Sam was amazed that the guru’s words now made some sense to him. It was like he had been watching a channel of endless distractions on his TV set, and now this new channel offered up a completely clear-eyed picture of the world. Sam asked, the guru, “How can I dive deeper into this world of truth that you speak of?”
The guru replied, “This world of truth is always here right now and always available. The real question you should be asking yourself is, “What is currently blocking me from seeing the world of truth, and can I see through the current illusion?”
Sam replied glumly, “I already feel like I’m losing it. Once again I feel like I am Sam the photographer and not this cosmic video camera with clear eyes to see the world.”
The guru smiled compassionately. “There’s no problem, your thought of losing it is simply your current illusion—so work with it. Instead of distracting yourself from the illusion, or denying it, dive into it and see that it’s not real. It’s simply a camera trick of your mind. How can you lose something that’s always here right now? Your habitual thoughts are trying to convince you there is some place better than this exact moment and this exact experience. In reality, there is only just now and this experience, and some desired future is just the Master Magician misdirecting you from truth.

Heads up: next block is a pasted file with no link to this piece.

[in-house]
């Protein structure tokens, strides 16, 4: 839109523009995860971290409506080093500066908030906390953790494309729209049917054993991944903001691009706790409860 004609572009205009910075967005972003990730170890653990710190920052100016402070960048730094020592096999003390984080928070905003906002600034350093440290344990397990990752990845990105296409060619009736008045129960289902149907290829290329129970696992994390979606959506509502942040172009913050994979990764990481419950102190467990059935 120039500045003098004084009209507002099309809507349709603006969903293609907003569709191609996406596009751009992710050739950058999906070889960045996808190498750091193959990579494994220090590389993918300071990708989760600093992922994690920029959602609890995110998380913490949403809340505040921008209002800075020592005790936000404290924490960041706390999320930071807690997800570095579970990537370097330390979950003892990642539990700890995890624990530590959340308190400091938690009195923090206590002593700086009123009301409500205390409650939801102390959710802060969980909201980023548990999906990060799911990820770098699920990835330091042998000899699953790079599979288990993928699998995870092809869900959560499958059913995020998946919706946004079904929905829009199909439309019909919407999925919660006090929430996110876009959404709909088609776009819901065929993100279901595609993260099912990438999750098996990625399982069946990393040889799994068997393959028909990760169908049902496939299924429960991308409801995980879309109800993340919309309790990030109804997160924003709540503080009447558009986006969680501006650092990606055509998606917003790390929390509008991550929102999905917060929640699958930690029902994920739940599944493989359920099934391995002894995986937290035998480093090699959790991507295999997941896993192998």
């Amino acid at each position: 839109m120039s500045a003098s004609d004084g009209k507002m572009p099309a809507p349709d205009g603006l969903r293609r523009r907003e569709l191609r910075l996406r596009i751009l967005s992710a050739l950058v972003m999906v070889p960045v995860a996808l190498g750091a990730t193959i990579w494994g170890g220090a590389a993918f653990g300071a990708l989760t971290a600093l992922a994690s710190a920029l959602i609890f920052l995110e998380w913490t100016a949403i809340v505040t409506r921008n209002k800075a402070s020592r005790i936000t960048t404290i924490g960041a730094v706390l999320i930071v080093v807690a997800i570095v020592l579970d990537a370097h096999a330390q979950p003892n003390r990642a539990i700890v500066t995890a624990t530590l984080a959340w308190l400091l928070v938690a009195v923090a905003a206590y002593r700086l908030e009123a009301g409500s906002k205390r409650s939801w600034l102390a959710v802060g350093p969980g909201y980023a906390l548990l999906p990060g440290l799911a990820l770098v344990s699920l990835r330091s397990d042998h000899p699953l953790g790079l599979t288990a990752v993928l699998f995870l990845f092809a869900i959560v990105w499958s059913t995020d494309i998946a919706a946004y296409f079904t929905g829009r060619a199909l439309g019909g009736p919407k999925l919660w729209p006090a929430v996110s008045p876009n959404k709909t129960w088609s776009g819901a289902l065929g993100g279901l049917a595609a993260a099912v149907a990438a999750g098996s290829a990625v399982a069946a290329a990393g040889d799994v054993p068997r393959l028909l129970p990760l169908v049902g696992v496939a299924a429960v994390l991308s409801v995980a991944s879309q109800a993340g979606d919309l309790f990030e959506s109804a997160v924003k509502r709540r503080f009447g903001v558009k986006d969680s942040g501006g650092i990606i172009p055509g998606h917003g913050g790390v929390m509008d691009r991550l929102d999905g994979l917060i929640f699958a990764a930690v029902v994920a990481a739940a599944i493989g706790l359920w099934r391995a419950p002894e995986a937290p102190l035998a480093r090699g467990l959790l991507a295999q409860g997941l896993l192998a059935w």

“Who is this Master Magician you talk about?” asked Sam.
“He has gone by many names: the devil, Satan, illusion, maya, mind, the small self, the great deceiver, and many other labels. The important thing is to know exactly how “he” operates. He only has two tricks up his sleeve. His first trick is to convince you that now is not really important, and that peace or happiness is to be found at some other time, place, or experience. His second trick is to convince you that there’s a photographer behind the camera, and that he or she needs something that’s not here right now in order to find true peace.”
Sam was mesmerized by the guru’s words. “How do I battle this Master Magician of misdirection?”
The guru explained, “He is too powerful to strike down in direct battle with his many illusions. Yet, he has a weakness. His energy source only comes from your resistance to what is occurring. If you completely allow or surrender to your exact experience in any moment, the Magician dissolves immediately. And when the Master Magician disappears, what’s left is the world of truth and endless peace.”
Sam thanked the guru profusely, or so it may have seemed to an outside observer. Yet, from Sam’s point of view, it felt like one mirror had been placed in front of another, and that each mirror had glimpsed a world of infinite forms of light and love. Having glimpsed this “new” world, the being who previously thought of himself as Sam the camera man felt much lighter than ever before. He joyfully made his way back down the mountain and into the world of light, love, and endless illusions.